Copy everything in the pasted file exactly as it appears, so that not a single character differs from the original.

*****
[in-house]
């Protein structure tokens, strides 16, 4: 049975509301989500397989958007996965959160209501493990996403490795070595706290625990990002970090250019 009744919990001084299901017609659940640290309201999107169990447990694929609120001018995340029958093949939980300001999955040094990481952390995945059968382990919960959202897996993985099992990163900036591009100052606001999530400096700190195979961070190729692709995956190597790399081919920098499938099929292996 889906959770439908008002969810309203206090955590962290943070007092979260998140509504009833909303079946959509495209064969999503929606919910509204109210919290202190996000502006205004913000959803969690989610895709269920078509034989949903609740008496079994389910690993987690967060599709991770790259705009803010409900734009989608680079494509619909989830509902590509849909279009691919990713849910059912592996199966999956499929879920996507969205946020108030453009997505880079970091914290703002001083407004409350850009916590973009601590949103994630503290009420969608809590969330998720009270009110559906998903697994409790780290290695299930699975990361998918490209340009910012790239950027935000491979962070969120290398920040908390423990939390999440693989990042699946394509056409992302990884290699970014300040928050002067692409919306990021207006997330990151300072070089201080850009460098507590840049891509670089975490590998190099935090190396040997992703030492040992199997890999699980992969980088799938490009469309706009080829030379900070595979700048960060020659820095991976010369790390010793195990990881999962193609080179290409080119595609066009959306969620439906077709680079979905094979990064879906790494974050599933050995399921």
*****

[in-house]
């Protein structure tokens, strides 16, 4: 049975509301989500397989958007996965959160209501493990996403490795070595706290625990990002970090250019 009744919990001084299901017609659940640290309201999107169990447990694929609120001018995340029958093949939980300001999955040094990481952390995945059968382990919960959202897996993985099992990163900036591009100052606001999530400096700190195979961070190729692709995956190597790399081919920098499938099929292996 889906959770439908008002969810309203206090955590962290943070007092979260998140509504009833909303079946959509495209064969999503929606919910509204109210919290202190996000502006205004913000959803969690989610895709269920078509034989949903609740008496079994389910690993987690967060599709991770790259705009803010409900734009989608680079494509619909989830509902590509849909279009691919990713849910059912592996199966999956499929879920996507969205946020108030453009997505880079970091914290703002001083407004409350850009916590973009601590949103994630503290009420969608809590969330998720009270009110559906998903697994409790780290290695299930699975990361998918490209340009910012790239950027935000491979962070969120290398920040908390423990939390999440693989990042699946394509056409992302990884290699970014300040928050002067692409919306990021207006997330990151300072070089201080850009460098507590840049891509670089975490590998190099935090190396040997992703030492040992199997890999699980992969980088799938490009469309706009080829030379900070595979700048960060020659820095991976010369790390010793195990990881999962193609080179290409080119595609066009959306969620439906077709680079979905094979990064879906790494974050599933050995399921």